The Air Force’s stopgap polar satellite communications payload successfully completed its critical design review in October, the Space and Missile Systems Center announced Dec. 3, putting it on track for a December 2022 launch.
The Enhanced Polar System Recapitalization (EPS-R) program’s critical design review was a two-month process wherein the government assessed the maturity of the payload design. With the review successfully completed and the Air Force satisfied with the design, manufacturing can begin. Northrop Grumman is the primary contractor for the payload, having received a $410 million contract for the payloads in February 2018. Work is expected to be completed December 2023.
The Air Force payloads will provide secure, anti-jamming satellite communications for warfighters operating in the North polar region.
EPS-R will provide secure satellite communications in the North Polar Region and is meant to fill the gap between the Enhanced Polar System and the Evolved Strategic satellite communications polar variants, which are expected to be available at some point in the 2030s. The EPS and EPS-R satellites are essentially polar complements to the Air Force’s Advanced Extremely High Frequency satellites, which provide secure communications for most of the globe but do not provide coverage in the polar regions.
“The EPS-R program’s unprecedented approach leverages best practices of our commercial space vehicle and commercial launch vehicle providers while collaborating with our Norwegian partners, and will prevent a protected communication coverage gap for war fighters in the Arctic region until future systems are available,” said Maj. John Gomez, EPS-R Payload program manager, in a press release.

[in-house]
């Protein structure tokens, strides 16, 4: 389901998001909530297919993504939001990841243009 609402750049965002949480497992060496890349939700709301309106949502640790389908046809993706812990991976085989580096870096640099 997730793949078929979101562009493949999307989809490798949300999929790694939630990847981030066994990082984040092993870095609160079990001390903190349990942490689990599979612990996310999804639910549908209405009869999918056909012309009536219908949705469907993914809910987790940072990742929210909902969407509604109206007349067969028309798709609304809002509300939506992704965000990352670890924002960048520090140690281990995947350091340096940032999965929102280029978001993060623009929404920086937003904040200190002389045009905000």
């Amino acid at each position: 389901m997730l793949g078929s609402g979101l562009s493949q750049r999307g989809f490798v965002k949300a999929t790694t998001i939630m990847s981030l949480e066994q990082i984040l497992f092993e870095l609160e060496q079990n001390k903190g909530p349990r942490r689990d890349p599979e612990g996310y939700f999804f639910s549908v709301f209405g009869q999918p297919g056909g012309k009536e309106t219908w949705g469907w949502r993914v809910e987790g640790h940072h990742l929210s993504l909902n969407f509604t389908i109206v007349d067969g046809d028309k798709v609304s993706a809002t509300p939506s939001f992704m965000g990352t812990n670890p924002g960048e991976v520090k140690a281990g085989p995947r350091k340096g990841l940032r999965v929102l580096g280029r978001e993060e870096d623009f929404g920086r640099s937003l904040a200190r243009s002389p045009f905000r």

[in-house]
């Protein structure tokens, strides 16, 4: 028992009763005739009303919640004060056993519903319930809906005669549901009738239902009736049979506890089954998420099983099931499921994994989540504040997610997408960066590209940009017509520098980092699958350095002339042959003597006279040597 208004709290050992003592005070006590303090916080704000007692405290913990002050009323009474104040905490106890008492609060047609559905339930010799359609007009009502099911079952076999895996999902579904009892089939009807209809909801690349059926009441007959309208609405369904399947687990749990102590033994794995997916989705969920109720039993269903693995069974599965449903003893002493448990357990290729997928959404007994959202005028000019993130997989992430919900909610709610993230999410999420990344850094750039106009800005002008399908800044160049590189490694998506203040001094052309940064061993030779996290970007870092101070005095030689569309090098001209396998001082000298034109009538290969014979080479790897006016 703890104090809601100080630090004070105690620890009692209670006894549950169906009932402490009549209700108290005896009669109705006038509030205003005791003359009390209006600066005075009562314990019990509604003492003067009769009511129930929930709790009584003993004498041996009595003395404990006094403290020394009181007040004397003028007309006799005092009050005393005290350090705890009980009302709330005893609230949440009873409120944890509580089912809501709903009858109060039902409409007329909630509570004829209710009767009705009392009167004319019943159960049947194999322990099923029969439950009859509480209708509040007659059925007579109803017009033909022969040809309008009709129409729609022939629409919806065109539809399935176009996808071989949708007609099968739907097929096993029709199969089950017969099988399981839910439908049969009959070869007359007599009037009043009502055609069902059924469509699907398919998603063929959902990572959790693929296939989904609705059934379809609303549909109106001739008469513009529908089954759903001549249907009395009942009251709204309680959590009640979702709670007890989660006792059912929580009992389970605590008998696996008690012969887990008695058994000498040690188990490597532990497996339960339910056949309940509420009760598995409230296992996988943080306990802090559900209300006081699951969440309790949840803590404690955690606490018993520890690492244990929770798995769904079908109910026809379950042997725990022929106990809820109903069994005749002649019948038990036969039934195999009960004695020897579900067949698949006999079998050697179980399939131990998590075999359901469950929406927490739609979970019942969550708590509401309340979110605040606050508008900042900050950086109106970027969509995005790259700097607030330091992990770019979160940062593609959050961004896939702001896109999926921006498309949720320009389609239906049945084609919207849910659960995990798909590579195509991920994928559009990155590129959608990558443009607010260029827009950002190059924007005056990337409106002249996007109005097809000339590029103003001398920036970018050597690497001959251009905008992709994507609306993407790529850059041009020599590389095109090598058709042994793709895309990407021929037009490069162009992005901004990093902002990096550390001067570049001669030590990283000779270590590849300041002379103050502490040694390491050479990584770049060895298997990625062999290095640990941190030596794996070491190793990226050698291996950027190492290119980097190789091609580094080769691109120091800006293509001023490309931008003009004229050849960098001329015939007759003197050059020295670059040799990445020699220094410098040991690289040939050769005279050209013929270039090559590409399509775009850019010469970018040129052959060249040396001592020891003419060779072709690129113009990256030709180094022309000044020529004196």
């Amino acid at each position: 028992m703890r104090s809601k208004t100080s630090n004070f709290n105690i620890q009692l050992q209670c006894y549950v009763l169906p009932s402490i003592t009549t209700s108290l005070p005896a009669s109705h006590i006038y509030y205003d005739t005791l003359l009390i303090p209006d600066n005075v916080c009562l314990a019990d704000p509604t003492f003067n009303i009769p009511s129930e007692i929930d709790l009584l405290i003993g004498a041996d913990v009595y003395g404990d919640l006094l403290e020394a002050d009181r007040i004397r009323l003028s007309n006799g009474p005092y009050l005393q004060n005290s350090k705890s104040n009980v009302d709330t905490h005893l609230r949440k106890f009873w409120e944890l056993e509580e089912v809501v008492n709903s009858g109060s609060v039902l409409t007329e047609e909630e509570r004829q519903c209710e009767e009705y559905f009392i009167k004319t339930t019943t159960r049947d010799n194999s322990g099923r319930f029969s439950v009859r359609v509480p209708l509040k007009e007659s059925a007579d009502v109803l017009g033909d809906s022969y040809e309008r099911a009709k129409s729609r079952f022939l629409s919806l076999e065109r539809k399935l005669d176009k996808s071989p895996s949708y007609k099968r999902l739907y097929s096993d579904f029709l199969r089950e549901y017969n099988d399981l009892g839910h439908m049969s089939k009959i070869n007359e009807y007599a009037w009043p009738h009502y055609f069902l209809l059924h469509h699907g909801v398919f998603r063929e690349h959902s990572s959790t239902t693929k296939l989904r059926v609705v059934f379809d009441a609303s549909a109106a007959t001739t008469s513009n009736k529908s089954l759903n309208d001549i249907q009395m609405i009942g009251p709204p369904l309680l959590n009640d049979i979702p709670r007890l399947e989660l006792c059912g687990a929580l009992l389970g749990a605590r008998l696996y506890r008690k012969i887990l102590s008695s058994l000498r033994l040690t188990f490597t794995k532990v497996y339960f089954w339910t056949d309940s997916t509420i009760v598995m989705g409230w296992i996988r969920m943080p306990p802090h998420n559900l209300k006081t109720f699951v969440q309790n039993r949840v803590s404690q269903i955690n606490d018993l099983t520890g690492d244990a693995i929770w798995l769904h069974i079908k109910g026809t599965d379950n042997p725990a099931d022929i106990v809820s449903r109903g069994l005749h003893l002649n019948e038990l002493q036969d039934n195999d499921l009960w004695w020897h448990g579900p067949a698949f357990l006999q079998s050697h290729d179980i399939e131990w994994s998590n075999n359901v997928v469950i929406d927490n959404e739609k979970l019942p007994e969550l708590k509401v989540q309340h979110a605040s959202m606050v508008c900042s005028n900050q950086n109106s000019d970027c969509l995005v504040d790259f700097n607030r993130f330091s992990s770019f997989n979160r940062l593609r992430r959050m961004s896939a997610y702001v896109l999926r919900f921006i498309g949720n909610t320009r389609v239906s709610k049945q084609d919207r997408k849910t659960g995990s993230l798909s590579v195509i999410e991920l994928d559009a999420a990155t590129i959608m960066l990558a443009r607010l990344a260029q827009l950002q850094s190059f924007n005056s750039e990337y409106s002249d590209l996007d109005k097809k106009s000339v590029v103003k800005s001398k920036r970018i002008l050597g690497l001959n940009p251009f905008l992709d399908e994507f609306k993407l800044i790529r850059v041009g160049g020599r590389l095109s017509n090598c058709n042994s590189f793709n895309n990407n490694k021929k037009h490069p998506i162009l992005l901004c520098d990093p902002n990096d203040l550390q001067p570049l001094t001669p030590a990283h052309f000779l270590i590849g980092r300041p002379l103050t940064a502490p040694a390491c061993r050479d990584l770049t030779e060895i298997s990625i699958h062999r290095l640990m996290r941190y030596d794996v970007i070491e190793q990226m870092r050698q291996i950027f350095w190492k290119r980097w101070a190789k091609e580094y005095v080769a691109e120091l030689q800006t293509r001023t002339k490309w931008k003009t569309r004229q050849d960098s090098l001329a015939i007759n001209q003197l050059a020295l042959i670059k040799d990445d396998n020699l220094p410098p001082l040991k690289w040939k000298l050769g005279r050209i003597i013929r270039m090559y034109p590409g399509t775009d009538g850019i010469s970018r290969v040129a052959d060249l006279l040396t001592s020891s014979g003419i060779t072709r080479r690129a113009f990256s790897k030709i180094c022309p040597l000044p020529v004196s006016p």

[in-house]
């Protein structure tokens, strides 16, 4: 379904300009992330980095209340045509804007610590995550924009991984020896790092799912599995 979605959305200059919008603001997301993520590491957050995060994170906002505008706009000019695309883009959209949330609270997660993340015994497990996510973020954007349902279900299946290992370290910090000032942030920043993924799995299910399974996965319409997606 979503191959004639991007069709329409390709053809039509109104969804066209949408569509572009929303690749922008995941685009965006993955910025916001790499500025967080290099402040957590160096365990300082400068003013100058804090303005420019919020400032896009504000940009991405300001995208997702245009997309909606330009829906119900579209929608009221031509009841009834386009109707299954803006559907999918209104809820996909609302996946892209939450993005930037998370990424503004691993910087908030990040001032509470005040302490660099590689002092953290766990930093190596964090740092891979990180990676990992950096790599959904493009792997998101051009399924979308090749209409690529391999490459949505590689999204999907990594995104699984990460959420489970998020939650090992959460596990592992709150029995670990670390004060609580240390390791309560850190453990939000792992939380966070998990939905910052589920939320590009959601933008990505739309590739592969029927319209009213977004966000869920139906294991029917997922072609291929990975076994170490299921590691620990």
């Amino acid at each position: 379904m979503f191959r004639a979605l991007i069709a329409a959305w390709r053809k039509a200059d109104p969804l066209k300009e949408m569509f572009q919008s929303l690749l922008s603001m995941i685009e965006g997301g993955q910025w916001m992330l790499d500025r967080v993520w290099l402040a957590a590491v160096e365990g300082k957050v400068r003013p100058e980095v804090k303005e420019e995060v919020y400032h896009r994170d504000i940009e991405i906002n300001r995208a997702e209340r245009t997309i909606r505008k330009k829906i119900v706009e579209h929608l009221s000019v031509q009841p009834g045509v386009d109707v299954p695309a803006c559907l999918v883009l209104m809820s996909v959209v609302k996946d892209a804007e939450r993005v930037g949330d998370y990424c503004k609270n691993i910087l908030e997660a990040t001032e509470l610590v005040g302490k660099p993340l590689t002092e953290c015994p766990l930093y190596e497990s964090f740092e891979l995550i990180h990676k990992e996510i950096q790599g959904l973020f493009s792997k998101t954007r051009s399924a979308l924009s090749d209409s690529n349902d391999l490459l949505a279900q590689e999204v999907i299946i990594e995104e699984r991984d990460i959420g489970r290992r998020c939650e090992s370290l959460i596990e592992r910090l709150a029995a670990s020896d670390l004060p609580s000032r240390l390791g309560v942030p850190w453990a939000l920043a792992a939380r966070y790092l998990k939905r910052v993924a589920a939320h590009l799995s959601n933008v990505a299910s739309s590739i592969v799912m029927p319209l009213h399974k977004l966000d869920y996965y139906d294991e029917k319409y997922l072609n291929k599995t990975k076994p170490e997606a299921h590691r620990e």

The EPS system is comprised of two satellites. Similarly, EPS-R will be comprised of eXtended Data Rate payloads hosted on a two Norwegian satellites. The Air Force announced that EPS was operational Oct. 22, replacing the legacy Interim Polar System.
According to SMC, the EPS-R payload is three years ahead of schedule due to a rapid acquisitions approach. The program office was able to award the payload contract within six months and issued the EPS-R Control and Planning Segment ground contract in less than 40 days after receiving Northrop Grumman’s proposal. The Air Force says these efforts could lead to savings of up to $900 million.